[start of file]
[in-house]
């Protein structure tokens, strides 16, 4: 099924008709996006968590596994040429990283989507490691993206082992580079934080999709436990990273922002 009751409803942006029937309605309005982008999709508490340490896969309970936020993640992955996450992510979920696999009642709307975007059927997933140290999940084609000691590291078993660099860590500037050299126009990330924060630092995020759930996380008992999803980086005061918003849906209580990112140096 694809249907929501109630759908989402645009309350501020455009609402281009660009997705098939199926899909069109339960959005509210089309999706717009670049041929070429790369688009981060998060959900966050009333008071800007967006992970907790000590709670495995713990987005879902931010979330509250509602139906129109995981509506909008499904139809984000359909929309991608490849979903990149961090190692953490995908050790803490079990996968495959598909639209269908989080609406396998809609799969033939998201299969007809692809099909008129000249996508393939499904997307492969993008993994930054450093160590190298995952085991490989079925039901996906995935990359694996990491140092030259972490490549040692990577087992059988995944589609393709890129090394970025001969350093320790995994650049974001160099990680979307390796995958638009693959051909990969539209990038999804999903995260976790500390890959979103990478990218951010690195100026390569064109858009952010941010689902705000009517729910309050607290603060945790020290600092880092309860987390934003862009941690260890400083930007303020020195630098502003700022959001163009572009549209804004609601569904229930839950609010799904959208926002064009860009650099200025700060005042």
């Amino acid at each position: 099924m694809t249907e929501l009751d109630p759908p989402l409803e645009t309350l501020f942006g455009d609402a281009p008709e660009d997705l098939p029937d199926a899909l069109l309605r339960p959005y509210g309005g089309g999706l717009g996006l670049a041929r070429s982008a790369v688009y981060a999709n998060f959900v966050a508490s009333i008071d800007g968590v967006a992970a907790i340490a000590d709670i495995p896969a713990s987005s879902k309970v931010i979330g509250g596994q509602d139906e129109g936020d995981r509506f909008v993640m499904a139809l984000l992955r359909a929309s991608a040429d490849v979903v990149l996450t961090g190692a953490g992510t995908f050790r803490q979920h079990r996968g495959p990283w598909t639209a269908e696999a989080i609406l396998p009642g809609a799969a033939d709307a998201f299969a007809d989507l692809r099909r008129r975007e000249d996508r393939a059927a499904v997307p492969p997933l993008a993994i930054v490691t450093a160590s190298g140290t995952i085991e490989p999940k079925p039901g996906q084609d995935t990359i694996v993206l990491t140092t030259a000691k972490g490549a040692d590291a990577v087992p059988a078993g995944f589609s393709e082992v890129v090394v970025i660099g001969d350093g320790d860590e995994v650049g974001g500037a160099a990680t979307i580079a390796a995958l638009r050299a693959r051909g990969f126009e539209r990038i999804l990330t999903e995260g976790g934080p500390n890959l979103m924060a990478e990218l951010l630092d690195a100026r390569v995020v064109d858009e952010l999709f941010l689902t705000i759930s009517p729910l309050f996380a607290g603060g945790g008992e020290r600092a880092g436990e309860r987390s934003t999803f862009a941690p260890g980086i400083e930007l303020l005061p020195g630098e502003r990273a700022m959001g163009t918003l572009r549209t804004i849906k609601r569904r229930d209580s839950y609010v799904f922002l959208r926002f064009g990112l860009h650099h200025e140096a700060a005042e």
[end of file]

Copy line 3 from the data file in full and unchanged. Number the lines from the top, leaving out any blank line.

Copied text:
């Amino acid at each position: 099924m694809t249907e929501l009751d109630p759908p989402l409803e645009t309350l501020f942006g455009d609402a281009p008709e660009d997705l098939p029937d199926a899909l069109l309605r339960p959005y509210g309005g089309g999706l717009g996006l670049a041929r070429s982008a790369v688009y981060a999709n998060f959900v966050a508490s009333i008071d800007g968590v967006a992970a907790i340490a000590d709670i495995p896969a713990s987005s879902k309970v931010i979330g509250g596994q509602d139906e129109g936020d995981r509506f909008v993640m499904a139809l984000l992955r359909a929309s991608a040429d490849v979903v990149l996450t961090g190692a953490g992510t995908f050790r803490q979920h079990r996968g495959p990283w598909t639209a269908e696999a989080i609406l396998p009642g809609a799969a033939d709307a998201f299969a007809d989507l692809r099909r008129r975007e000249d996508r393939a059927a499904v997307p492969p997933l993008a993994i930054v490691t450093a160590s190298g140290t995952i085991e490989p999940k079925p039901g996906q084609d995935t990359i694996v993206l990491t140092t030259a000691k972490g490549a040692d590291a990577v087992p059988a078993g995944f589609s393709e082992v890129v090394v970025i660099g001969d350093g320790d860590e995994v650049g974001g500037a160099a990680t979307i580079a390796a995958l638009r050299a693959r051909g990969f126009e539209r990038i999804l990330t999903e995260g976790g934080p500390n890959l979103m924060a990478e990218l951010l630092d690195a100026r390569v995020v064109d858009e952010l999709f941010l689902t705000i759930s009517p729910l309050f996380a607290g603060g945790g008992e020290r600092a880092g436990e309860r987390s934003t999803f862009a941690p260890g980086i400083e930007l303020l005061p020195g630098e502003r990273a700022m959001g163009t918003l572009r549209t804004i849906k609601r569904r229930d209580s839950y609010v799904f922002l959208r926002f064009g990112l860009h650099h200025e140096a700060a005042e």